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What are the precautions when taking this medicine?
• If you are 65 or older, use this medicine with caution. You could have more side effects.
• If you have diabetes, talk with healthcare provider.
• If you have a family history of diabetes, talk with healthcare provider.
• If you have heart disease, talk with healthcare provider.
• If you have liver disease, talk with healthcare provider.
• If you are overweight, talk with healthcare provider.
• If you have Parkinson's disease, talk with healthcare provider.
• If you have seizures, talk with healthcare provider.
• Check medicines with healthcare provider. This medicine may not mix well with other medicines.
• You may not be alert. Avoid driving, doing other tasks or activities until you see how this medicine affects you.
• Avoid alcohol (includes wine, beer, and liquor) or other medicines and natural products that slow your actions and reactions.
• Be careful in hot weather. Drink plenty of fluids to prevent dehydration.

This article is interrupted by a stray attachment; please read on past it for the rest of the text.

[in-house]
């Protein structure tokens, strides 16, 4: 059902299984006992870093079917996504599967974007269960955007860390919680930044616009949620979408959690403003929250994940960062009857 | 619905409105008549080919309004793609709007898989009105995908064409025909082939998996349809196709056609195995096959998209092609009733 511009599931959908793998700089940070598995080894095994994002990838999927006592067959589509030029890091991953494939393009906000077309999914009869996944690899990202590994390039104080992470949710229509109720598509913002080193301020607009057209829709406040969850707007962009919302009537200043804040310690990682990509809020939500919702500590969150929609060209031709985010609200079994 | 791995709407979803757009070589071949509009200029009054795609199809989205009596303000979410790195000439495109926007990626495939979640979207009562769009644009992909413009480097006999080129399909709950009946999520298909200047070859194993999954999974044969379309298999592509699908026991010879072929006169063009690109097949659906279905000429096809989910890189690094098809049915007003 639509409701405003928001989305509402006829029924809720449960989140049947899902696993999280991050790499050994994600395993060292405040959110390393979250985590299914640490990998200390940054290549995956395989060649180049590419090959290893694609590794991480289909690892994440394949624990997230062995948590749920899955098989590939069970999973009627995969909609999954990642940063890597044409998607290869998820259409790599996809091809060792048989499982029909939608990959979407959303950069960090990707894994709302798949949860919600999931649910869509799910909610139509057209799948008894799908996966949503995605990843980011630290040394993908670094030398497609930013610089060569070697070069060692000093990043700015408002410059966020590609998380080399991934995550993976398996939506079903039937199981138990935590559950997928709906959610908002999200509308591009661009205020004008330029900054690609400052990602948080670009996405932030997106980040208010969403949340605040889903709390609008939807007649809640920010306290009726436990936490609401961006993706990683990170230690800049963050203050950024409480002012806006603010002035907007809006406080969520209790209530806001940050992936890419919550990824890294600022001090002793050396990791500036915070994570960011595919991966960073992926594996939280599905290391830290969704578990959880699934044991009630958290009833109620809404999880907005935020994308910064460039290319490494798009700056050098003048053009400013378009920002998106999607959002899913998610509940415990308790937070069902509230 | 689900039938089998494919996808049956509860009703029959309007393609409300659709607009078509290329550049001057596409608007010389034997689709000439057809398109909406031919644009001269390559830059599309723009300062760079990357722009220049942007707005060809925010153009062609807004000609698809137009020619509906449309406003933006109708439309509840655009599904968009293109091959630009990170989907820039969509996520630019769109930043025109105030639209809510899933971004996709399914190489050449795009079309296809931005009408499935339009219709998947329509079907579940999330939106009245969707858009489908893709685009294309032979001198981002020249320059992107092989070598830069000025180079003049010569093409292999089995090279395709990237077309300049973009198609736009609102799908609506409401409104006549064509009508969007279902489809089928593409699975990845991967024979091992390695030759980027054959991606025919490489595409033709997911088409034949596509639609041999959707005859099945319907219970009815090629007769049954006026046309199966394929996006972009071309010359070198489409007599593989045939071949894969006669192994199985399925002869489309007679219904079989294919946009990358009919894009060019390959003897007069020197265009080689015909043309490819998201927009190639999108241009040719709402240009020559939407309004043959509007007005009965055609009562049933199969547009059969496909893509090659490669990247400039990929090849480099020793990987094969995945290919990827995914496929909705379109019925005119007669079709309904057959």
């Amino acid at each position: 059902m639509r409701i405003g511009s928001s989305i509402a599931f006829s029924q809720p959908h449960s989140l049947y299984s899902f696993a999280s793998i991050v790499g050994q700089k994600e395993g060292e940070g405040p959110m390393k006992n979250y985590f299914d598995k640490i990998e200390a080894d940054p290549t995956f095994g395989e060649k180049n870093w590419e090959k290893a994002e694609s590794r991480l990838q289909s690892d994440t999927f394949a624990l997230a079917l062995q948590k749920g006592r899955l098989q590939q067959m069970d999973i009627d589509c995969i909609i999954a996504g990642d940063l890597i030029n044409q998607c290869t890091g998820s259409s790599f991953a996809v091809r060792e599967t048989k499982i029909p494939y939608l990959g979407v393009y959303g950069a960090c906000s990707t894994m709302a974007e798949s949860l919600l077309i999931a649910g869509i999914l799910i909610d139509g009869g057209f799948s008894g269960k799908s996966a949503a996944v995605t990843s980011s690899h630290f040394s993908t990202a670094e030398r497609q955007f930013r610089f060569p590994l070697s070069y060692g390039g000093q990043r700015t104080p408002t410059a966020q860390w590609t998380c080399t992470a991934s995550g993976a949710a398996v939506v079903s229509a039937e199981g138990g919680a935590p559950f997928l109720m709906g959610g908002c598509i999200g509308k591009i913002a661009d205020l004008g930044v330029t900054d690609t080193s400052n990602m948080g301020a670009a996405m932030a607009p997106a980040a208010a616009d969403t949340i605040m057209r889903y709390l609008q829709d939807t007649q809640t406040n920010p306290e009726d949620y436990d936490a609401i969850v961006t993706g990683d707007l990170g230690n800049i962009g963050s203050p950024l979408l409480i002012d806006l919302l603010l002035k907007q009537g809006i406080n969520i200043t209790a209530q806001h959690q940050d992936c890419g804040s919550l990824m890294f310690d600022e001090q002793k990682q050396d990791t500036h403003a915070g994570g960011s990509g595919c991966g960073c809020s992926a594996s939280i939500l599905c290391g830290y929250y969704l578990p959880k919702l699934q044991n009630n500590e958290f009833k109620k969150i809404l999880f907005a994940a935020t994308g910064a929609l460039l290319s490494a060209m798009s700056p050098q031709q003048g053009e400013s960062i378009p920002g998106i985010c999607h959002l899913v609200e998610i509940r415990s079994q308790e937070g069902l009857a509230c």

• Tell healthcare provider if you are pregnant or plan on getting pregnant.
What are some possible side effects of this medicine?
• Feeling lightheaded, sleepy, having blurred vision, or a change in thinking clearly. Avoid driving, doing other tasks or activities that require you to be alert or have clear vision until you see how this medicine affects you.
• Feeling dizzy. Rise slowly over several minutes from sitting or lying position. Be careful climbing.
• Nervous and excitable.
• Nausea or vomiting. Small frequent meals, frequent mouth care, sucking hard, sugar-free candy, or chewing sugar-free gum may help.
• Constipation. More liquids, regular exercise, or a fiber-containing diet may help. Talk with healthcare provider about a stool softener or laxative.
• Dry mouth. Frequent mouth care, sucking hard, sugar-free candy, or chewing sugar-free gum may help.
• Weight gain.
• High blood sugar. Usually reverses when stopped.
• Inability to sleep.
Reasons to call healthcare provider immediately
• If you suspect an overdose, call your local poison control center or emergency department immediately.
• Signs of a life-threatening reaction. These include wheezing; chest tightness; fever; itching; bad cough; blue skin color; fits; or swelling of face, lips, tongue, or throat.
• If you are planning to harm yourself or the desire to harm yourself increases.
• Severe dizziness or passing out.
• Significant change in balance.
• Shakiness, difficulty moving around, or stiffness.
• Very nervous and excitable.
• Feeling extremely tired or weak.
• Increased trips to the bathroom, increased thirst, or weight loss.
• For females, menstrual changes. These include lots of bleeding, spotting, or bleeding between cycles.
• Any rash.
• No improvement in condition or feeling worse.